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Couple's joy over daughters born to lesbian surrogate mothers

A couple have spoken of their joy after becoming parents to children conceived with the help of two lesbian surrogate mothers.

Tracy and Pete Akoun suffered repeated miscarriages and fell victim to a conwoman as they battled to fulfil their dream.

Disappointed but undeterred, the couple joined a Facebook group for surrogacy and met Tricia Hunt and Kate Fruin-Smith, two lesbians who each have their own partners and children and live in different parts of the UK.

The group came together to create Nyobi and Kenya who were born last summer exactly one month apart.

Ms Fruin-Smith and Mrs Hunt both agreed to become surrogates using their own eggs and Mr Akoun's sperm.

Mrs Hunt received £750 a month in expenses while Ms Fruin-Smith received £550 a month.

Mrs Akoun, 47, from Portsmouth, accidentally fell pregnant with twins not long after meeting her husband but suffered a miscarriage.

She says she then suffered "repeated losses" after that.

She added: "I saw a programme on This Morning about surrogacy and Pete went away and researched it and asked how I felt about it."

The couple created a profile on a surrogacy website but were duped by a conwoman into handing over £400.

They were overjoyed to meet Ms Fruin-Smith, but she suggested she only wanted to carry one baby. The couple wanted two children and so approached Mrs Hunt, who was willing to carry a second child.

Both women fell pregnant - using syringes and a Mooncup to carry the sperm - in Autumn 2015.

Mrs Akoun, an assistant manager in a care home, said: "We were absolutely ecstatic. I don't think Pete took it on board at all. I think he was worried that something might go wrong.

"At the end of the day, you worry until that baby is in your arms. We took each day at a time."

Nyobi was born to Mrs Hunt two weeks early on June 4, 2016, at St Richard's Hospital in Chichester.

Kenya was born to Ms Fruin-Smith a month later, on July 4, at Rotherham General Hospital in South Yorkshire.

Under UK law, the surrogate is the child's legal parent until the intended parents are granted a parental order six weeks after the birth.

Mrs Akoun said she never " thought for one minute" that either woman would not be able to give up the baby.

"The relationship is like family and we're still in touch - we visit each other," she added.

"Tricia only lives 20 minutes away, they come around for dinner and we go round to theirs every three or four months.

"I don't have any jealousy or insecurity when they're here. To both girls, I am their mum.

"They've only ever known me. I did skin to skin when Nyobi was born - the only smell she knew was from me."

Mr Akoun, 26, who came to the UK from Nigeria in 2009, has also never doubted that the babies would be handed over.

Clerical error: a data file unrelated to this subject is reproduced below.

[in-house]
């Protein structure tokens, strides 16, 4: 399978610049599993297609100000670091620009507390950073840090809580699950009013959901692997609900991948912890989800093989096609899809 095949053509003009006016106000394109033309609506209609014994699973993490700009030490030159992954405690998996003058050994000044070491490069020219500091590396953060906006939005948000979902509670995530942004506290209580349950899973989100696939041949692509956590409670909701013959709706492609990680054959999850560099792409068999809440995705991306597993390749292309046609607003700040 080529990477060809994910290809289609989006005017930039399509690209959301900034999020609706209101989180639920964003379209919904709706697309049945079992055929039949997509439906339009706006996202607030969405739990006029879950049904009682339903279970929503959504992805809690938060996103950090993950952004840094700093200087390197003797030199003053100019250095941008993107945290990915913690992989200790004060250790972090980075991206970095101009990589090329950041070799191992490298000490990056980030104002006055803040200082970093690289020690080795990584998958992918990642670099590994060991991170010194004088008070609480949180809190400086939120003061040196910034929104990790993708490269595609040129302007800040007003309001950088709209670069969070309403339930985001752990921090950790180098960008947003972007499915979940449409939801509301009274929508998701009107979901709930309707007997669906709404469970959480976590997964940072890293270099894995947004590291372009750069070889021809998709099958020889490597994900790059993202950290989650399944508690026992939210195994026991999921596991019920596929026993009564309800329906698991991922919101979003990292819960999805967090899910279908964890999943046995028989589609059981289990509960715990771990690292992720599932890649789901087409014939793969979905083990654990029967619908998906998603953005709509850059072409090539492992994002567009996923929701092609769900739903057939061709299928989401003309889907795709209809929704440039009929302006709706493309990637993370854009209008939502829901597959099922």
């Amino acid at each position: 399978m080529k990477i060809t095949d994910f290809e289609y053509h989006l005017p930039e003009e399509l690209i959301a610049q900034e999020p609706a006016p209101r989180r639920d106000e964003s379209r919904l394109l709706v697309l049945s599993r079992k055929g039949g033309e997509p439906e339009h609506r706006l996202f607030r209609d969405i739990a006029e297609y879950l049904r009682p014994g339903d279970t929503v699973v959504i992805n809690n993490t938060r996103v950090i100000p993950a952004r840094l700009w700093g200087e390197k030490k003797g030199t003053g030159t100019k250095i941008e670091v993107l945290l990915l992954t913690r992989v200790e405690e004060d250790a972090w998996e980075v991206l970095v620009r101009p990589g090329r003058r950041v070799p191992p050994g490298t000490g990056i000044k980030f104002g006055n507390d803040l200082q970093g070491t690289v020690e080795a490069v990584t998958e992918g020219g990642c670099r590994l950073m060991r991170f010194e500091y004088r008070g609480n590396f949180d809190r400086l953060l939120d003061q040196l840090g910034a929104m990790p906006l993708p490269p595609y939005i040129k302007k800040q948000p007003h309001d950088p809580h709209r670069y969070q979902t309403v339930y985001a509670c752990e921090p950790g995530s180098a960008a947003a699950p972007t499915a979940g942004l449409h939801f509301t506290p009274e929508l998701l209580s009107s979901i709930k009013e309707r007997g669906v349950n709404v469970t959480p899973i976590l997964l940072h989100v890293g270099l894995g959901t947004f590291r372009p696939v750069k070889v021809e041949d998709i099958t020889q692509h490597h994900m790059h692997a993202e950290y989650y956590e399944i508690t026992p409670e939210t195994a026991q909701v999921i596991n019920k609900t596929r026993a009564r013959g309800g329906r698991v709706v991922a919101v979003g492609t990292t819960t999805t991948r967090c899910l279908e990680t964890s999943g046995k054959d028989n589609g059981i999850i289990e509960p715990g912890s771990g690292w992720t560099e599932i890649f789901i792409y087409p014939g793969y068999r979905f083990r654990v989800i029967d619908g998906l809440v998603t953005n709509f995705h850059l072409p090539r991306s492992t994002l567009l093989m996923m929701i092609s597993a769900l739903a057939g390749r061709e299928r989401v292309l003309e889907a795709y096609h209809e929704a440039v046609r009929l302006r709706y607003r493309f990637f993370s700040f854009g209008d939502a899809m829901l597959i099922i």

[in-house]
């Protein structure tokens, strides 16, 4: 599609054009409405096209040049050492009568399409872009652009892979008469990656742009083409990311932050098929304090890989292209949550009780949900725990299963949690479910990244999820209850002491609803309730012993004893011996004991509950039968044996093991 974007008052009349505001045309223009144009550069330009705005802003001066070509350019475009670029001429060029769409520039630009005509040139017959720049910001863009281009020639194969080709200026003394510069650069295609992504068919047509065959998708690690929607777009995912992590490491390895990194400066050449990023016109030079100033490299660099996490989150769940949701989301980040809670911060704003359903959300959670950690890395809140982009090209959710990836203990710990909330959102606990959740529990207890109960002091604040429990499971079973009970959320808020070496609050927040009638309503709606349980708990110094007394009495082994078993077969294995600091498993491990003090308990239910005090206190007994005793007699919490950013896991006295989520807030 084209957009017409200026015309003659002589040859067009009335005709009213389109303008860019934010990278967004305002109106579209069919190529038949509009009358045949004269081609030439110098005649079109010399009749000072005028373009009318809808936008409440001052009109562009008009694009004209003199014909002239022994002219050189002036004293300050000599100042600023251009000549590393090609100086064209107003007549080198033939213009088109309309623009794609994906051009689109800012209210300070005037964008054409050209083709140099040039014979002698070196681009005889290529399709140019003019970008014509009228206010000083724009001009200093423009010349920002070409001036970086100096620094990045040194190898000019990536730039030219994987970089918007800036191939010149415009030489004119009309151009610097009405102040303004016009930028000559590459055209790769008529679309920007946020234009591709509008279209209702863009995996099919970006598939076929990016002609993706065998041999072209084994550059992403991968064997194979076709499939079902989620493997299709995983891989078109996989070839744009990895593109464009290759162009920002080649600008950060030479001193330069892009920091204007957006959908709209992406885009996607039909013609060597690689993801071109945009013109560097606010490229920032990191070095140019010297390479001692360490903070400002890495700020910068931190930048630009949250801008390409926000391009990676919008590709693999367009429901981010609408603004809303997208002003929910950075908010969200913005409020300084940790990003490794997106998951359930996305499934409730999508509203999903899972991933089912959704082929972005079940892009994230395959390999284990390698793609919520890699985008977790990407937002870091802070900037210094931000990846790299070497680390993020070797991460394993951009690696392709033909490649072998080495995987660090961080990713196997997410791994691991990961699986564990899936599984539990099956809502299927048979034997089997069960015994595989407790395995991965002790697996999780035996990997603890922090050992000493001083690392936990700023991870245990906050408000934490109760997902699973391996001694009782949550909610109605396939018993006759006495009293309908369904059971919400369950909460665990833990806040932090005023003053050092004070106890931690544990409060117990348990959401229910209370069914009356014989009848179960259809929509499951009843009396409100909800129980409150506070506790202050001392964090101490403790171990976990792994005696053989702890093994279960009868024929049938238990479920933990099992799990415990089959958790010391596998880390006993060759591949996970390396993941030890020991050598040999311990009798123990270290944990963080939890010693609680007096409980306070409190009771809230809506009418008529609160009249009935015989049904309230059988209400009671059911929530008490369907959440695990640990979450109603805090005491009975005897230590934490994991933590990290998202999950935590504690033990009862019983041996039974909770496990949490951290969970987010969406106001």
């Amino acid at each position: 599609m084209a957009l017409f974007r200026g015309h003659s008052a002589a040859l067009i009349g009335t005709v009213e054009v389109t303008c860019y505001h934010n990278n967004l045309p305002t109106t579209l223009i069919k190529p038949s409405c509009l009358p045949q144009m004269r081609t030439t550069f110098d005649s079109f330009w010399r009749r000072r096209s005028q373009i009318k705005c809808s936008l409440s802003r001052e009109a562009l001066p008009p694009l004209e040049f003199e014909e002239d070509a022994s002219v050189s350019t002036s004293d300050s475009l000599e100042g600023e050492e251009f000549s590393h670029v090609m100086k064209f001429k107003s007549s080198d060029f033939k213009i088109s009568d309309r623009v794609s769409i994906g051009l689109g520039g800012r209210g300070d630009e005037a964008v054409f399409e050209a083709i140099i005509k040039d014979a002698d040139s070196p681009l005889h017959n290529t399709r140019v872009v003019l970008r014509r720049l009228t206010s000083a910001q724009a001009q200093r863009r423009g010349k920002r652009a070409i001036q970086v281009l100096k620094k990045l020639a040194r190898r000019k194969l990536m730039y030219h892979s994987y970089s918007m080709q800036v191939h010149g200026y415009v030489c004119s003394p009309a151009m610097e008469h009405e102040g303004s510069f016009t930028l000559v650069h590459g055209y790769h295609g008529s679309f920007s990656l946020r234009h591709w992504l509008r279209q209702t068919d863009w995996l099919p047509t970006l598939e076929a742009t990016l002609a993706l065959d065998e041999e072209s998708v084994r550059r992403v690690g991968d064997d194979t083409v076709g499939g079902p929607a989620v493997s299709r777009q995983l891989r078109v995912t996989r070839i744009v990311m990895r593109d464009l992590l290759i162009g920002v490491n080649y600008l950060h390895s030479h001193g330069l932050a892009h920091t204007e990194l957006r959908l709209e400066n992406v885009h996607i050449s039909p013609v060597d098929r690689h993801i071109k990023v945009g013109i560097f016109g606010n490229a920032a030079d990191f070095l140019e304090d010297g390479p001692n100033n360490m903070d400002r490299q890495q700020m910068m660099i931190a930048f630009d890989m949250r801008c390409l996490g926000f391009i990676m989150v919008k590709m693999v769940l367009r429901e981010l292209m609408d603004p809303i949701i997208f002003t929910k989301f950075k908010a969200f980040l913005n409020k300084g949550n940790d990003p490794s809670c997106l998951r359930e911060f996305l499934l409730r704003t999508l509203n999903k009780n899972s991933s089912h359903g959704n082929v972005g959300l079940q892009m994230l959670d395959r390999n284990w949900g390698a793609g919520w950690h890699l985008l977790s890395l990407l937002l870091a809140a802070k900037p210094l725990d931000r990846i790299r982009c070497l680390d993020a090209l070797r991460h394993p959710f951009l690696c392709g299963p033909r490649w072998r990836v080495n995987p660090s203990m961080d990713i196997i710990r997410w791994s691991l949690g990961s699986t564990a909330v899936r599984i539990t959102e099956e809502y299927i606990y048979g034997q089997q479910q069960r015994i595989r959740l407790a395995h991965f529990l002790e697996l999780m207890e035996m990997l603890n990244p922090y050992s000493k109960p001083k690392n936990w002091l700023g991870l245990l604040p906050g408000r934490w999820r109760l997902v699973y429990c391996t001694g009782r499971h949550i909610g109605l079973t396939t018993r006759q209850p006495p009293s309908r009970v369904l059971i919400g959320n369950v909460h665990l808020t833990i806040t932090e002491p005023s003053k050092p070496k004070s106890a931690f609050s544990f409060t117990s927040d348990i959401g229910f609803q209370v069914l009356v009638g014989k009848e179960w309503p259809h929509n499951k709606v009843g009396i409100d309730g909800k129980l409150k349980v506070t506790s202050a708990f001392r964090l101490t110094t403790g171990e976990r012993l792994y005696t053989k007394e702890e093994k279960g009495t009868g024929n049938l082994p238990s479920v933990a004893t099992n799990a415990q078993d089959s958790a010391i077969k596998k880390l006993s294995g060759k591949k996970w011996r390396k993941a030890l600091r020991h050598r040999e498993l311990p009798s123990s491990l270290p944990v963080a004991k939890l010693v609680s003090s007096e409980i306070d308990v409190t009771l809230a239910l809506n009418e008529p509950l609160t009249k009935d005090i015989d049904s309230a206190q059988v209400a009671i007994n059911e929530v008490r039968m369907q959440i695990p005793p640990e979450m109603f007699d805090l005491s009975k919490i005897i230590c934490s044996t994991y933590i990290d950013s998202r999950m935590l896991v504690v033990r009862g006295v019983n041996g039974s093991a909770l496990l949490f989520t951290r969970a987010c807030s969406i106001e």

The full-time dad said his daughters are delightful, adding: "They eat well, they sleep well, they play.

"Nyobi is now nine months and Kenya is eight months. When the time is right, we'll tell them about how they were conceived."

Mr Akoun was tested for sexually-transmitted infections (STIs) before entering into the surrogacy arrangement.

Mrs Akoun, who has an 18-year-old daughter, Breunne, from a previous relationship, said: "All you ever hear is the negative side of surrogacy. But for every negative story there are 40 or 50 positive ones.

"They are your children from the word go."

Mrs Hunt, 36, a dog groomer from Chichester, has two sons, Joe, 13, and Bradley, six, from a previous heterosexual relationship.

She also has twin girls, Katie and Jessica, aged two, from her marriage to partner Cathy, 31. Cathy conceived the girls using donor sperm.

Mrs Hunt said: "We'd had help to conceive the girls and we thought we'd try and help somebody else out - it was our way of giving back.

"I wanted to give somebody else what I had."

Mrs Hunt said there is " always an affection" for the surrogate baby and she would often chat to Nyobi while pregnant.

"But when you meet the intended mother and get to know the couple you're going to work with, you get involved in their emotion," she said.

"You see what they have been through, you see that emotion, it's raw.

"You get invested and you're desperate to get pregnant for them.

"I remember at the 20-week scan that Pete cried. It's almost like a drug. I couldn't wait for them to hold their baby."

Ms Fruin-Smith, 37, from Rotherham, is in a civil partnership with Rebecca, 28, a stay-at-home mother.

She works in a children's nursery and has f our children from a previous heterosexual relationship; Daniel, 16, Heather, 15, Zoe, 11, and Thomas, nine.

She also has Lily, aged three, with Rebecca, who was conceived with donor sperm.

She said: "When I met Rebecca, we started looking into sperm donation.

"We decided that if we were going to accept help, we could help others. I spent about four or five years to think about it and look into the legalities of it all."

Ms Fruin-Smith gave birth to a girl, now aged three, for another couple before agreeing to carry for Mr and Mrs Akoun.

She said: "I had no doubts whatsoever about handing the baby over.

"The child was conceived to never be my baby - all through the pregnancy it was their child. Tracy is a very emotional person so it was amazing to see her light up at the scans.

"It's so rewarding to know you can make that much difference in somebody's life."

Sam Everingham, the father of two girls born through surrogacy and founder of Families Through Surrogacy, a not-for-profit organisation, said: "We are seeing a rise in couples trying to access surrogacy in the UK."

Louisa Ghevaert, a surrogacy, fertility and family law expert, added: " "The law relating to surrogacy in the UK is outdated.

"Reform is needed to remove legal uncertainty for intended parents and surrogate-born children."

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